Greed can be neutralized, but not in our present model where everyone is a consumer and the whole system depends on us consuming.
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Re: Ancient Indian cosmology

Postby viniketa » Sat Sep 29, 2012 2:27 pm

Huseng wrote:In any case, science won't save us from the eventual demise of industrial civilization. It won't prevent vast population reduction which will be a result of resource limitations.


But we can't manage either without science, for that matter.

I've not much time this AM, but I leave you all with two words (both from the same word root): utilitarianism and usury...

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Re: Ancient Indian cosmology

Postby catmoon » Sat Sep 29, 2012 2:48 pm

Huseng wrote:
catmoon wrote:Science can provide for us almost anything we desire. The problem is, we desire all the wrong things.


We desire infinite energy supplies, but that ain't going to happen:

Image

Technology is restrained by resource limits, which we are rapidly learning.

In any case, science won't save us from the eventual demise of industrial civilization. It won't prevent vast population reduction which will be a result of resource limitations.

The problem is that governments largely believe there are technological and scientific solutions to our predicament, and instead of doing sensible things like directing people towards simpler lifestyles, gardening and sustainable urban models, they are pushing much of the same old expecting some solution will be found if enough money is spent on R&D.

Greed can be neutralized, but not in our present model where everyone is a consumer and the whole system depends on us consuming.


Actually, it turns out there is enough uranium and thorium in ordinary granite* that you could mine it, extract the uranium, and fuel nuclear plants with it. So technology can in fact provide us all the energy we desire, but there are obvious drawbacks!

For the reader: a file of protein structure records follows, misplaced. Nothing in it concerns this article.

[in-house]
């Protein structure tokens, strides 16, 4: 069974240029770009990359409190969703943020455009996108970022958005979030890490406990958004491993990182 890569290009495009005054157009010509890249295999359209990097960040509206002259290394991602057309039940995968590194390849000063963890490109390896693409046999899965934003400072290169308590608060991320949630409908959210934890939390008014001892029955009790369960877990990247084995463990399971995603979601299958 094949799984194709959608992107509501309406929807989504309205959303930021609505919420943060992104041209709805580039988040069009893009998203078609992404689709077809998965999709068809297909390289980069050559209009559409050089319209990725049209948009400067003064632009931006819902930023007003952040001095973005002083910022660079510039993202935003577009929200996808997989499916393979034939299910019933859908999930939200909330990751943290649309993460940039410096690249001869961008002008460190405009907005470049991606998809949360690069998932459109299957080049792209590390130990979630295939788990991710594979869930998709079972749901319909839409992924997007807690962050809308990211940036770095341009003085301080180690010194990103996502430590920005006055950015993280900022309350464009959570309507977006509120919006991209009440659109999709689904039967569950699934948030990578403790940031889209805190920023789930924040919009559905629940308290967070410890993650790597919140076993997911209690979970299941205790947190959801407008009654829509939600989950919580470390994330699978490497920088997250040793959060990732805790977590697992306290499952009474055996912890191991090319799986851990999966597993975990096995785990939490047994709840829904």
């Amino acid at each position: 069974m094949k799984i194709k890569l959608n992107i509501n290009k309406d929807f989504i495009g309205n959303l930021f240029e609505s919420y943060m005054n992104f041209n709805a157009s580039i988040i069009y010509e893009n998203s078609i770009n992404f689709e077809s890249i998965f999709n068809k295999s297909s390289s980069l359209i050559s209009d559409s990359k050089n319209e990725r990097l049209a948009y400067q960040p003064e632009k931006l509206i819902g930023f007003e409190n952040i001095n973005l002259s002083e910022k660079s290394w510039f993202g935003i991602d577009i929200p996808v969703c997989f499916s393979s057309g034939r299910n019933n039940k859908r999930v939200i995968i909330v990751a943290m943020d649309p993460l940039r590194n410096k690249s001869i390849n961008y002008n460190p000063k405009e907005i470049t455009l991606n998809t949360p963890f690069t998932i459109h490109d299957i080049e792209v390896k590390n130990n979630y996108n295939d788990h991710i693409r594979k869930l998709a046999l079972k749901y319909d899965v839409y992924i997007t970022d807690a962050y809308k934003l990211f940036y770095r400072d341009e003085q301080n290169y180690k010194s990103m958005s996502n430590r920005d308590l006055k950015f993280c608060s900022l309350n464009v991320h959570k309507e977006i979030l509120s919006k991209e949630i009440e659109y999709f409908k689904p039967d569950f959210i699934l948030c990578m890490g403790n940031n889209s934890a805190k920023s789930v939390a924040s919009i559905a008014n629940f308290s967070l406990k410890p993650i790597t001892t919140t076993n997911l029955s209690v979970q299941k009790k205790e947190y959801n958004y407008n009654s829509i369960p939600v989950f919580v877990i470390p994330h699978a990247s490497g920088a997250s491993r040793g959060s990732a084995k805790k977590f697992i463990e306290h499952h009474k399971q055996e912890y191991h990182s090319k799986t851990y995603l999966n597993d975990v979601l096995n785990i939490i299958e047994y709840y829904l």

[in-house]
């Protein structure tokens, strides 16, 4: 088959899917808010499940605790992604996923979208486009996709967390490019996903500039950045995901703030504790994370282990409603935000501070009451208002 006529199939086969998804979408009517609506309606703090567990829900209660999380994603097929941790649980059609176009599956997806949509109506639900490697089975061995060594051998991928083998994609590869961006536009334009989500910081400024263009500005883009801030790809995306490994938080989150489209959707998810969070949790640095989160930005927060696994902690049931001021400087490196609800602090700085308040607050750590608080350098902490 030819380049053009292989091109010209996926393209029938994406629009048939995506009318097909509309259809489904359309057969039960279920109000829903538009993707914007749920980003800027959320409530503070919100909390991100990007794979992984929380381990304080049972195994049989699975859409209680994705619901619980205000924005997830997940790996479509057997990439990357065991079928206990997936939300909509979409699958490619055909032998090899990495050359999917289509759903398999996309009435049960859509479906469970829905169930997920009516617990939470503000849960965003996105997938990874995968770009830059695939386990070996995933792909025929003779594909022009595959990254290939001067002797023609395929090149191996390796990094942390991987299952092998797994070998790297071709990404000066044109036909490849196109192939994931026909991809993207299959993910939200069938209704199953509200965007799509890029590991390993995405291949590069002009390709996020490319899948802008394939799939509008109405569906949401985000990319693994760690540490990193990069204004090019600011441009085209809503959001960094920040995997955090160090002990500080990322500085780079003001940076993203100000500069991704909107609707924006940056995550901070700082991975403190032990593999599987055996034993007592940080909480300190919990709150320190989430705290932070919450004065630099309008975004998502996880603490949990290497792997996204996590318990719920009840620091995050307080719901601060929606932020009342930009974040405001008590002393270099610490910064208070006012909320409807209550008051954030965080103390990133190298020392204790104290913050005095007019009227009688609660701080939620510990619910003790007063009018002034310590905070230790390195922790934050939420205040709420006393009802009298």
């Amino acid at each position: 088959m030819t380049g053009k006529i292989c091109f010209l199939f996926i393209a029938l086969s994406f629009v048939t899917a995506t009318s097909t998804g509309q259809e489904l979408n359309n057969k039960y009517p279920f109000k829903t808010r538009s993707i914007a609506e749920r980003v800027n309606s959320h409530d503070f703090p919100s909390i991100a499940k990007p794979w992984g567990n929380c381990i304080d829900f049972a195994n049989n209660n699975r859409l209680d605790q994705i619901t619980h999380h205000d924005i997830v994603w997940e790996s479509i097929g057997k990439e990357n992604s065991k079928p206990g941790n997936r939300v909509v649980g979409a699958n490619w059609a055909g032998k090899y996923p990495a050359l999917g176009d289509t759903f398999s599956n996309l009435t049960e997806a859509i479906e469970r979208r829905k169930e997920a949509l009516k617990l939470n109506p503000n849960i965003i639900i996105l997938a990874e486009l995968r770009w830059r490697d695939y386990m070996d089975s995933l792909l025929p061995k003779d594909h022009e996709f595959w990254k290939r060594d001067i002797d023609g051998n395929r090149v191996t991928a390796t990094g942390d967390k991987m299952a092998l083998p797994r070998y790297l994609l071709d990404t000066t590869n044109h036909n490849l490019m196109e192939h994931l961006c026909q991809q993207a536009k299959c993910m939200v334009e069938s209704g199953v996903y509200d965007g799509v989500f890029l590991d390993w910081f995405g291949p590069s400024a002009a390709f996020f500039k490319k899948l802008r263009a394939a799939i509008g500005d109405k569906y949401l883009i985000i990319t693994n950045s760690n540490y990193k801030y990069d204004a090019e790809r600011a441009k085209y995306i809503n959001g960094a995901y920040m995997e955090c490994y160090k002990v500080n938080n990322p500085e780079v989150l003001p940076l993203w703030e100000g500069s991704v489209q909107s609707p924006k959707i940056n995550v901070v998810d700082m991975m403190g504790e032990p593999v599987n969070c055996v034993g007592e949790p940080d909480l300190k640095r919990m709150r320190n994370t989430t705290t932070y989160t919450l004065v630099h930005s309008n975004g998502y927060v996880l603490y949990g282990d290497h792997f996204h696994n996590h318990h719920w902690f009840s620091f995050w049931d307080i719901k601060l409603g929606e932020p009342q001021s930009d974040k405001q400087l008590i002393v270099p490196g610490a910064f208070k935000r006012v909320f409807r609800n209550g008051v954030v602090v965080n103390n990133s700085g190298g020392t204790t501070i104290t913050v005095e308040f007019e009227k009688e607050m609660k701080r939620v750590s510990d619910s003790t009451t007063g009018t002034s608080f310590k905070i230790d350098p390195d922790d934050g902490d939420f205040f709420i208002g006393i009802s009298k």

Now, if we are confronted with the demise of industrial civilization, I would predict that rather than reduce our wants and desires, humanity will eventually re-evaluate its ethics and reluctantly accept the nuclear solution. Its already a done deal in France. It's just a matter of waiting for the fuel crunch to bite a little harder.

Governments are basically in the business of giving the people what they want. If they fail to do so they are out of a job. And people really really want the power on. Push comes to shove, people will look at their failing economies, then look at France, with their 50 years of relatively problem-free power generation, and say "We could do that. Even if we can't, we can hire them to do it for us."

It might be possible to turn the culture of greed around, but geez how do you sell life in a cave eating a coupla tsampa balls a day, no medical, no dental, no internet, no pension?





*20-50 grams per tonne IIRC
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Re: Ancient Indian cosmology

Postby Namgyal » Sat Sep 29, 2012 2:56 pm

Two thirds of the world's scientists are employed in defence research, which is what one would expect during a dark 'Age of Weaponry' :guns: , but even if they were to all suddenly retrain as climatologists and ecologists it would not be enough, because there are too many people.
We are rapidly coming to the point when our only survival option will be to settle a new pristine planet :alien:
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Re: Ancient Indian cosmology

Postby Indrajala » Sat Sep 29, 2012 4:03 pm

catmoon wrote:Actually, it turns out there is enough uranium and thorium in ordinary granite* that you could mine it, extract the uranium, and fuel nuclear plants with it. So technology can in fact provide us all the energy we desire, but there are obvious drawbacks!